Lesson 7: Impact Categories in LCA – Acidification
Understanding Acidification’s Impact on the Environment
- Acidification: an environmental impact category assessing acid deposition due to acidifying emissions.
- Acid rain or dry deposition, caused by substances like sulphur dioxide (SO2) and nitrogen oxides (NOx), impacts ecosystems.
- Emissions of acidic pollutants reacting with water and atmospheric compounds create acid rain or dry deposition.
- Impacts on aquatic habitats, forests, soils, and sensitive organisms include soil acidification, nutrient imbalances, and harm to ecosystems.
IMPACT OF VEHICLES
- Nitrogen Oxide (NOx) Emissions: NOx from vehicle exhaust reacts with atmospheric components to form nitric acid. Nitric acid deposition can harm soil and water quality.
- Road Salt Usage: In cold regions, road salt is used for de-icing. Runoff can introduce chloride ions into water bodies, increasing acidity and causing acidification.
- Ammonia (NH3) Emissions: Certain vehicles emit ammonia. It can react with atmospheric components, leading to acid deposition and subsequent acidification when deposited on surfaces or in water bodies.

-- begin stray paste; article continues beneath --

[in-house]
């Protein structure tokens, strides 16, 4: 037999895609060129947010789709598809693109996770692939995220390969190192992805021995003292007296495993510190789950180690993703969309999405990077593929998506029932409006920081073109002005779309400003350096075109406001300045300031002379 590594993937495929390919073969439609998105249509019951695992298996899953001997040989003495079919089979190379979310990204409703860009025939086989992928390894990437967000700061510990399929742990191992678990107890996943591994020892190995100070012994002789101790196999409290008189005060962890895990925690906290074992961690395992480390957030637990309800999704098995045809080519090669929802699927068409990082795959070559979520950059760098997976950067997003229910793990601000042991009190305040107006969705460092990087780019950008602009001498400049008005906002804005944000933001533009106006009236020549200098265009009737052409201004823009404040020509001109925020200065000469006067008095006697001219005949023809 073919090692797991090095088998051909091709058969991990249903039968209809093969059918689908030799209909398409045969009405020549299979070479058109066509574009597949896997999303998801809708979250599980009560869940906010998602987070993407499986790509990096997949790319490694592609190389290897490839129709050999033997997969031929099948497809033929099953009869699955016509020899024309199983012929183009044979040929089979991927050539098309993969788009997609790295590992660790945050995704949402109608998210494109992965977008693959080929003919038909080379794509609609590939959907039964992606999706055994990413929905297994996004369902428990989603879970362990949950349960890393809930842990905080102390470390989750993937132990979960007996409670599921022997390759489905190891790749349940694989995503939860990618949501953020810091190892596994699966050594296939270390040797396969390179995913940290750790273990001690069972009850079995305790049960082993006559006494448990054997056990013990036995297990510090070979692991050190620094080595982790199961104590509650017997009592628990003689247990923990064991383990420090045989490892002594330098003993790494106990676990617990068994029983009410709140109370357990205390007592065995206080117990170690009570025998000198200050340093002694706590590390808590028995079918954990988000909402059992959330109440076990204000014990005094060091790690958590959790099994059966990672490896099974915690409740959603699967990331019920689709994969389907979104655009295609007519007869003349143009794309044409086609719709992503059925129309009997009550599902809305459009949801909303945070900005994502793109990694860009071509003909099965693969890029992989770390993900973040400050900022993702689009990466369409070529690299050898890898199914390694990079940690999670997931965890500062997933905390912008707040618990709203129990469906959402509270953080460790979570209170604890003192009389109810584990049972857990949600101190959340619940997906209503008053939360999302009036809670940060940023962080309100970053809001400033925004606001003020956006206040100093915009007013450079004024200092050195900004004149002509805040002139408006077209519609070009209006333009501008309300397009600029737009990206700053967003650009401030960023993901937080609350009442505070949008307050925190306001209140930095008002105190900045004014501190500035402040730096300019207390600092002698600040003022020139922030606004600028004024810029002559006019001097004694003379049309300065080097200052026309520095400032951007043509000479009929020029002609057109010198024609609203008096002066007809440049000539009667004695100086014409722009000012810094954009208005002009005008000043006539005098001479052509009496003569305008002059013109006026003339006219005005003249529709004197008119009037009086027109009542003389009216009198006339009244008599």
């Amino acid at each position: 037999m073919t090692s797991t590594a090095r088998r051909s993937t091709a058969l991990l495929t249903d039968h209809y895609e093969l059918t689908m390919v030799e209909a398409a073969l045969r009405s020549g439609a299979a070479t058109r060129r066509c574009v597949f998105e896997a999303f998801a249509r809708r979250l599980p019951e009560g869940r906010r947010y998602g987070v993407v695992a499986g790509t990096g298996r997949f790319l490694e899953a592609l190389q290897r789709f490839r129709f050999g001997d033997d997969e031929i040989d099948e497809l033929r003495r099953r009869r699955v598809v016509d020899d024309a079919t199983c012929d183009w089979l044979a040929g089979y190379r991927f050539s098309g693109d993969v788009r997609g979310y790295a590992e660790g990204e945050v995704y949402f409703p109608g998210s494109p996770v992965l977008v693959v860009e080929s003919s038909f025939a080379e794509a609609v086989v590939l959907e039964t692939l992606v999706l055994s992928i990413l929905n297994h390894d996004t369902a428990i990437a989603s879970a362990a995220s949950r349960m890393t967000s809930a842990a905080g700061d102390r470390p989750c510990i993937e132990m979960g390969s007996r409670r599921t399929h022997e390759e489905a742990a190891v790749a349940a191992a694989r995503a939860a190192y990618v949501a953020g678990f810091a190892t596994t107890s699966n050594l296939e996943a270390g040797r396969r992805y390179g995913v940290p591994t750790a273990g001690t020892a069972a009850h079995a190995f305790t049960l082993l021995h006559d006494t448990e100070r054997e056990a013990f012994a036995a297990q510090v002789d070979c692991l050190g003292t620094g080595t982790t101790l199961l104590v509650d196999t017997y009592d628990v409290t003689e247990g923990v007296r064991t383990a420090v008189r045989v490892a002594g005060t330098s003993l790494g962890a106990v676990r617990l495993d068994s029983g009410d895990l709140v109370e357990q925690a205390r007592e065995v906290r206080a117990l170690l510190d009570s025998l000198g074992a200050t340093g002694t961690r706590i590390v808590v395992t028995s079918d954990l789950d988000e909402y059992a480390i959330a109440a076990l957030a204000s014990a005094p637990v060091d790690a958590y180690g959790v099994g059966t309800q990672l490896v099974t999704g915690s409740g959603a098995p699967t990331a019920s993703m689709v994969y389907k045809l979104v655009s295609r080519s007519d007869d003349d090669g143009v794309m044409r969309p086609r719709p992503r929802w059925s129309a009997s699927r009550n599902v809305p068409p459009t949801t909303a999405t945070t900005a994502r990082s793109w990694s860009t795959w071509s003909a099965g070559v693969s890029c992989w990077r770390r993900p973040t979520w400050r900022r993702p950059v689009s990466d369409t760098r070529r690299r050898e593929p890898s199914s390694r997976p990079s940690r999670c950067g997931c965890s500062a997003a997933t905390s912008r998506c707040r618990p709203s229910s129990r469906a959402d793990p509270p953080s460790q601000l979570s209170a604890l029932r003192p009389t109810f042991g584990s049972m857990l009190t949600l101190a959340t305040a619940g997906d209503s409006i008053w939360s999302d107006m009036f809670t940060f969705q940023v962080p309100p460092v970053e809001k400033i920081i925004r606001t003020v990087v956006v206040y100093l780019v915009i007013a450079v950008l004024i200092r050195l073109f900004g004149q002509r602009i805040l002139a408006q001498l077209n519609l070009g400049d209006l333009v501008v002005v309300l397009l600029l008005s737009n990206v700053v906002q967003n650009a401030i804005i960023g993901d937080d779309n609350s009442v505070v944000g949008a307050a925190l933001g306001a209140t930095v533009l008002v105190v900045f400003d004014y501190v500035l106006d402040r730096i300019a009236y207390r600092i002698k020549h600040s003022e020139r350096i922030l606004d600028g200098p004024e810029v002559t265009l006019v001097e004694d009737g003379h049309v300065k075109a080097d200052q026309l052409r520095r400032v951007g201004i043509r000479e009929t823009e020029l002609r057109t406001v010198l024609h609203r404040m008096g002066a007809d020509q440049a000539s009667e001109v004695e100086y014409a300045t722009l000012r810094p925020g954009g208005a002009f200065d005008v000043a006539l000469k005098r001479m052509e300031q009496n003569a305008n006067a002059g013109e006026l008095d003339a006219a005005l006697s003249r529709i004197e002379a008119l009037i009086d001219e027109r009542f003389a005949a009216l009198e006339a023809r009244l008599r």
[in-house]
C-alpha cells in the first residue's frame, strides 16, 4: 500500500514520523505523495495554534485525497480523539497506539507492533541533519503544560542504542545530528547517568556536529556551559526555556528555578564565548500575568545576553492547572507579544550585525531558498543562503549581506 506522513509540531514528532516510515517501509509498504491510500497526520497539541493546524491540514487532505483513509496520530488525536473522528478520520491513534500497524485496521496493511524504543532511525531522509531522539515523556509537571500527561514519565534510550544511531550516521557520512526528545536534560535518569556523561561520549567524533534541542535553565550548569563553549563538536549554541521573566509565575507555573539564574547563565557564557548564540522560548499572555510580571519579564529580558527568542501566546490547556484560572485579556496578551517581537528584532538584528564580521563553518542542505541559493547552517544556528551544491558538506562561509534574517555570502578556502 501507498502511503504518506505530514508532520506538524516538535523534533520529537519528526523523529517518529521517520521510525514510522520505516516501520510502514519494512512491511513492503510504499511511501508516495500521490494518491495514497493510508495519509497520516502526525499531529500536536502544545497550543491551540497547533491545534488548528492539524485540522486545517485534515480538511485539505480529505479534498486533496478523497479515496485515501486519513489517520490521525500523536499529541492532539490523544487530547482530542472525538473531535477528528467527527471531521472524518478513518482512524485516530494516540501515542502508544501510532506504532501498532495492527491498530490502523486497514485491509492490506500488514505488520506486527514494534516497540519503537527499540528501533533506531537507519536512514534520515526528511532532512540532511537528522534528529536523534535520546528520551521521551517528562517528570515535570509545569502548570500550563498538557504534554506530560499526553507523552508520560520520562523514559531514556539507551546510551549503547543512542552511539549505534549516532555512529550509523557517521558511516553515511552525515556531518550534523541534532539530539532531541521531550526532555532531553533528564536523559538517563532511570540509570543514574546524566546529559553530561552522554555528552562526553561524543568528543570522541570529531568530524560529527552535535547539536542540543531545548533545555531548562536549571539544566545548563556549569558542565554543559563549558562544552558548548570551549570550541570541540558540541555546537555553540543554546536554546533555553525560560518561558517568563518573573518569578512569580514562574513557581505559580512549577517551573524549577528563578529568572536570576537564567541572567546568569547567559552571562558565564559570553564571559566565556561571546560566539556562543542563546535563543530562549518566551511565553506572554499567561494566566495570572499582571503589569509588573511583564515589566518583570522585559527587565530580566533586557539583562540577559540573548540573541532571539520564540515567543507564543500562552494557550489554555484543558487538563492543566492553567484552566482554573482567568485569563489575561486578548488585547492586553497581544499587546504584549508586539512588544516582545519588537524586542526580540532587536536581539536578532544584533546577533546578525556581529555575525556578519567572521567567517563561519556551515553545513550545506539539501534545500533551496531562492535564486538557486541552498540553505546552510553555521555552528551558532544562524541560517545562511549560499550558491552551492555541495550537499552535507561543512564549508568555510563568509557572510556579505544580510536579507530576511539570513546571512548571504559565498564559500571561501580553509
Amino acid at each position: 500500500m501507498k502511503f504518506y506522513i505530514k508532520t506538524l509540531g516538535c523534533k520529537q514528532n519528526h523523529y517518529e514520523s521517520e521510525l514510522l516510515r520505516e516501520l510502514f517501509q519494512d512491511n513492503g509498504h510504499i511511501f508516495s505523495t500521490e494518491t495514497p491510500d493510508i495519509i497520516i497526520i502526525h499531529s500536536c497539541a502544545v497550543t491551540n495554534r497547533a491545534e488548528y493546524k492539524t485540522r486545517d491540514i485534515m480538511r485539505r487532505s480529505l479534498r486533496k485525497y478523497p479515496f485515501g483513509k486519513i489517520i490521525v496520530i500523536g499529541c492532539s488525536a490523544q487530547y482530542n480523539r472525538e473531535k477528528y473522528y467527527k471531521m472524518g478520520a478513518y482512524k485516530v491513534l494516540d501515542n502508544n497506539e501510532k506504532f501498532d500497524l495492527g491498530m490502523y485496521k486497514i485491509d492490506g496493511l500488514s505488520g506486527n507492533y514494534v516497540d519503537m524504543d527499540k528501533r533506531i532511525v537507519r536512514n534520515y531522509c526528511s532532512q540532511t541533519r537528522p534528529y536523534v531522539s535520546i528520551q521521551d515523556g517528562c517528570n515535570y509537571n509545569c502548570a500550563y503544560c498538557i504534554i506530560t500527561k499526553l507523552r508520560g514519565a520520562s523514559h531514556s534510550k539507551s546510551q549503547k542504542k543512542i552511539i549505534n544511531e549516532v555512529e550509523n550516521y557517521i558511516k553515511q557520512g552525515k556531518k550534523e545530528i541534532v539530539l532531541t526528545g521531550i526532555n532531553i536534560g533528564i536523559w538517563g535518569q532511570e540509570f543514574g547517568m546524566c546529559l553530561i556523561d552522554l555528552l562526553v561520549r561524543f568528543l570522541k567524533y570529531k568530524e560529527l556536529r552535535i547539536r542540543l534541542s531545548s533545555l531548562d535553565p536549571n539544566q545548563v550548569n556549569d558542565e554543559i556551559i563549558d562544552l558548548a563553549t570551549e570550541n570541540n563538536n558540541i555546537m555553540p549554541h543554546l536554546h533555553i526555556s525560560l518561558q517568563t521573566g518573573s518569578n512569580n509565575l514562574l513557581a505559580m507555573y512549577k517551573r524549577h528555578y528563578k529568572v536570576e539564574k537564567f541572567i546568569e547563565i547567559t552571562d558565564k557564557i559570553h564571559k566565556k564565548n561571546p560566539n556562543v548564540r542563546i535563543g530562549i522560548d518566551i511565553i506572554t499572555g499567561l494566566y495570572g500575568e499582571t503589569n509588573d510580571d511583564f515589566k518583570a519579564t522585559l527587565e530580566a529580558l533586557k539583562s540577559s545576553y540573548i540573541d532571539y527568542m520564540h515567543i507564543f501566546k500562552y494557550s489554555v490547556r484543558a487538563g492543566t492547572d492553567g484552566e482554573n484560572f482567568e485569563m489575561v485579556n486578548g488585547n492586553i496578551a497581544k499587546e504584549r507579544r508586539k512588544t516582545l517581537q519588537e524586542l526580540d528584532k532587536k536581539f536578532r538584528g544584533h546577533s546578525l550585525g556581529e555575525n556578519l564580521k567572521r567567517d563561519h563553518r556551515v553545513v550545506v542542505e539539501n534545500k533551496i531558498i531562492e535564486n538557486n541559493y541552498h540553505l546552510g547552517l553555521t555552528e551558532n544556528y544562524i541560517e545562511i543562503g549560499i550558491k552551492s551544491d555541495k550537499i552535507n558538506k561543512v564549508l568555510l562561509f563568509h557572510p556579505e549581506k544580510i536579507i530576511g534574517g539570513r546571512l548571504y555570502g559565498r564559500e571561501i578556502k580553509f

- Battery Acid Leaks: Electric and hybrid vehicles may leak acid electrolytes from their batteries, posing a risk of localized acidification.
- Acidic Cleaning Agents: Some vehicle maintenance cleaning agents contain acids that, if improperly disposed of or washed into water bodies, can increase acidity levels and contribute to acidification.
- Implementing cleaner production technologies, proper chemical management, and waste disposal procedures.
- Using renewable energy sources and minimizing the use of acidifying substances in vehicle manufacturing can help reduce the contribution to acidification.
- Acidification, caused by emissions of acidifying substances, affects ecosystems.
- Vehicles play a role in this issue.
- Sustainable practices and minimizing acidifying emissions can help mitigate the impact.